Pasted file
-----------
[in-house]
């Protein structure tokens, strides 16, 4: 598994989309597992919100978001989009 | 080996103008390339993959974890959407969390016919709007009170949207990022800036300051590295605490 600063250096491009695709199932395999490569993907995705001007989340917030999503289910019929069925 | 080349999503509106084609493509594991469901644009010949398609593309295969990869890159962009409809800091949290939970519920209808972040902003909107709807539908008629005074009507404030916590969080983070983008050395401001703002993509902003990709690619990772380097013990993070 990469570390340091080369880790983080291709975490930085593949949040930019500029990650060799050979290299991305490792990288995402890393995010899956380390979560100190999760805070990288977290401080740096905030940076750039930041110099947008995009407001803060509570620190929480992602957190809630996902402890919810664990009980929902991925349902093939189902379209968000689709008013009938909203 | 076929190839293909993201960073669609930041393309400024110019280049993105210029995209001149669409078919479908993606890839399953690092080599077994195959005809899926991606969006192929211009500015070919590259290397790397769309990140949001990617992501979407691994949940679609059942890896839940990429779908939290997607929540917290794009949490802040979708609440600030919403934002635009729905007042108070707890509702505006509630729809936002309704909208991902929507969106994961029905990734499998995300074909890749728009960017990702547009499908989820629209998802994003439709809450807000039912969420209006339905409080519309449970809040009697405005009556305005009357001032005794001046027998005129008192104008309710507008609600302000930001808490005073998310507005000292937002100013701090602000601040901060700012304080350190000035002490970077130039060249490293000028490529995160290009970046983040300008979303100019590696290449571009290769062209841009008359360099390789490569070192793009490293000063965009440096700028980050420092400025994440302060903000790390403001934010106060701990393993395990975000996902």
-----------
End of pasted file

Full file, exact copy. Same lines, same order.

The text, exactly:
[in-house]
């Protein structure tokens, strides 16, 4: 598994989309597992919100978001989009 | 080996103008390339993959974890959407969390016919709007009170949207990022800036300051590295605490 600063250096491009695709199932395999490569993907995705001007989340917030999503289910019929069925 | 080349999503509106084609493509594991469901644009010949398609593309295969990869890159962009409809800091949290939970519920209808972040902003909107709807539908008629005074009507404030916590969080983070983008050395401001703002993509902003990709690619990772380097013990993070 990469570390340091080369880790983080291709975490930085593949949040930019500029990650060799050979290299991305490792990288995402890393995010899956380390979560100190999760805070990288977290401080740096905030940076750039930041110099947008995009407001803060509570620190929480992602957190809630996902402890919810664990009980929902991925349902093939189902379209968000689709008013009938909203 | 076929190839293909993201960073669609930041393309400024110019280049993105210029995209001149669409078919479908993606890839399953690092080599077994195959005809899926991606969006192929211009500015070919590259290397790397769309990140949001990617992501979407691994949940679609059942890896839940990429779908939290997607929540917290794009949490802040979708609440600030919403934002635009729905007042108070707890509702505006509630729809936002309704909208991902929507969106994961029905990734499998995300074909890749728009960017990702547009499908989820629209998802994003439709809450807000039912969420209006339905409080519309449970809040009697405005009556305005009357001032005794001046027998005129008192104008309710507008609600302000930001808490005073998310507005000292937002100013701090602000601040901060700012304080350190000035002490970077130039060249490293000028490529995160290009970046983040300008979303100019590696290449571009290769062209841009008359360099390789490569070192793009490293000063965009440096700028980050420092400025994440302060903000790390403001934010106060701990393993395990975000996902």